In the months following World War I, Schwitters began making art from detritus and material found in the streets. In carefully composed collages of discarded papers, often from printed matter, he sought poetry in the leftovers of modern life. He used the term Merz to describe his works, from the German Kommerz (commerce) partly visible on a piece of paper in one of his first assemblages. To signal the artistic nature of his enterprise, Schwitters framed his collages with a mat and gave them a title and an opus number. The name Alma Gassert appears on a telegram included in this collage.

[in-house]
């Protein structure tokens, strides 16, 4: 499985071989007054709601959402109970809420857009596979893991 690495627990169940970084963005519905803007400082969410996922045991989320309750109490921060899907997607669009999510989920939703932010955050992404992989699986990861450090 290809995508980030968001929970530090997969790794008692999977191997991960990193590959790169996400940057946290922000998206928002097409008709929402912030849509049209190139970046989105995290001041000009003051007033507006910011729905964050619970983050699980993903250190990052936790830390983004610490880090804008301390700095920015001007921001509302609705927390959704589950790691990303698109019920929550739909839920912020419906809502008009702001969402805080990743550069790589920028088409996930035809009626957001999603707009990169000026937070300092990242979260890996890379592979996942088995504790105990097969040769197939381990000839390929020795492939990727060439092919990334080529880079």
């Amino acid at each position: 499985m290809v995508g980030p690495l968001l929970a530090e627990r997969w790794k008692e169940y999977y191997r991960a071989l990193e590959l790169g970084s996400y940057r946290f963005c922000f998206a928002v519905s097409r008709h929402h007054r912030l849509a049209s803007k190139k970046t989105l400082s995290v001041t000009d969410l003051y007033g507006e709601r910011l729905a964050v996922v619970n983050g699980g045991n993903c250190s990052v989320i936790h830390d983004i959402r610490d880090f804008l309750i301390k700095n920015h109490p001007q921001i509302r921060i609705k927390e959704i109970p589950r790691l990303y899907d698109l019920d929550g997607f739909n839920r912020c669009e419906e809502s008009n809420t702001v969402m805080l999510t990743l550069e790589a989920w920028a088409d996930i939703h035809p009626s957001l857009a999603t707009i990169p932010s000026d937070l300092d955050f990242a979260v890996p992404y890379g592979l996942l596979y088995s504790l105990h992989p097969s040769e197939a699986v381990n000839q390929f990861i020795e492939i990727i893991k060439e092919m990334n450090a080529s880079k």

Mz 309 Alma Gassert
Collage of cut and torn printed and colored papers, cut fabric, with graphite, pen and black ink, and black fabricated chalk on blue paper adhered to original paperboard window mat.
9 5/8 x 7 5/8 inches (244 x 195 mm)
Inscribed in black ink on mat, at lower left, Mz 309 / Alma Gassert, and at lower right, K. Schwitters. 1921. / B; inscribed in graphite, on the back, Mz 309.
Marcel Polak, Amsterdam, 1948; Galerie Berggruen, Paris, before 1952 (purchase); Sidney Janis Gallery, New York, 1952-1957 (purchase); Ludwig Mies van der Rohe, Chicago, 1957-1969 (purchase); Georgia Mies van der Rohe, New York and Berlin (bequest); David Lachenmann, Munich; Eugene V. and Clare Thaw, New York and Santa Fe.